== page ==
by on March 2nd, 2017

One of the things I love about being a Kaplan GMAT teacher is that my students learn a method for answering every question they will face on Test Day. Having a consistent approach makes answering a high-difficulty GMAT question as simple as answering its lower-difficulty cousin. Each step is the same, the steps are performed in the same order, and with practice the Kaplan Methods become my students’ methods.

## Answer prediction for Critical Reasoning

Learning to use the Kaplan Methods, like learning to use any tools, requires practice. For example, the Kaplan Method for Critical Reasoning is a logical series of steps aimed at saving time through prediction:

1. Identify the question type.
2. Untangle the stimulus.
4. Evaluate the choices.

Although the steps are logical, their order may seem a bit counterintuitive. Before discussing the Kaplan Method for Critical Reasoning, most of my students would perform only three of these steps, and they would follow this order: Step 2 (read it), Step 1 (ID the question), then Step 4 (read the choices).

The first thing you see on a Critical Reasoning question isn’t the question; it’s the stimulus. So reading the question first is easy to forget! To apply the prediction method to its greatest advantage, you have to practice looking at the question before you untangle the stimulus. Without knowing what you are looking for (by identifying the question type), you may need to reread the stimulus, which will waste precious Test Day time.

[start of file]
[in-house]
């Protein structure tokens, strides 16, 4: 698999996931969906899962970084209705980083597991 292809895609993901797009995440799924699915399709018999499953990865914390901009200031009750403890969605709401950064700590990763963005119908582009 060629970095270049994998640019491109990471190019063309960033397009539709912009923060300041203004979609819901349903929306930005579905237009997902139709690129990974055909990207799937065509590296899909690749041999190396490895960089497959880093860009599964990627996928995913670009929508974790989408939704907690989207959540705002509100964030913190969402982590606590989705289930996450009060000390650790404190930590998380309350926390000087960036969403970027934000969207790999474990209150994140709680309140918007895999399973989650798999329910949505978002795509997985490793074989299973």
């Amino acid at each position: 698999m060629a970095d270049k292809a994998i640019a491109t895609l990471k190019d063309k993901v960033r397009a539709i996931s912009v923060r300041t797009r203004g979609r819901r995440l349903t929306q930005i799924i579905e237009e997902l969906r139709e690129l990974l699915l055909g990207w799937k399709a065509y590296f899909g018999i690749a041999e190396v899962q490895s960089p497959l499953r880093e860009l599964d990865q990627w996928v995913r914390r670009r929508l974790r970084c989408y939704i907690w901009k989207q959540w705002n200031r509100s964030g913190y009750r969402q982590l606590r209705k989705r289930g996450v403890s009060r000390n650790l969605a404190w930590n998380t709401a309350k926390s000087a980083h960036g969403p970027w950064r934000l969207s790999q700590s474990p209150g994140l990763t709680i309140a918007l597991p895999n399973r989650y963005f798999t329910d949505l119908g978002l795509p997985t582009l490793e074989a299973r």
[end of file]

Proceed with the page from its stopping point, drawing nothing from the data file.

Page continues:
## Using your time more efficiently on the GMAT

Steps 2 and 4, deciphering the stimulus and reading the answer choices, are logical and don’t require much discussion in my classroom. However, I find that Step 3 bears frequent repeating. I usually write it in all caps: PREDICT THE ANSWER. It flows from the previous steps; once you’ve read the question, you know, for example, whether you need to identify an assumption or weaken the argument. Then, once you take apart the stimulus, you know what that assumption or weakener should be. Voila! All that remains is finding the match.

Prediction takes just a few seconds of critical thinking. Novice GMAT-takers will read the stimulus and then the question, then assess each answer choice; by applying the Kaplan Method and predicting what you are looking for before you read the answer choices, you will save time and increase your accuracy. And that will certainly go a long way toward helping you land your best score.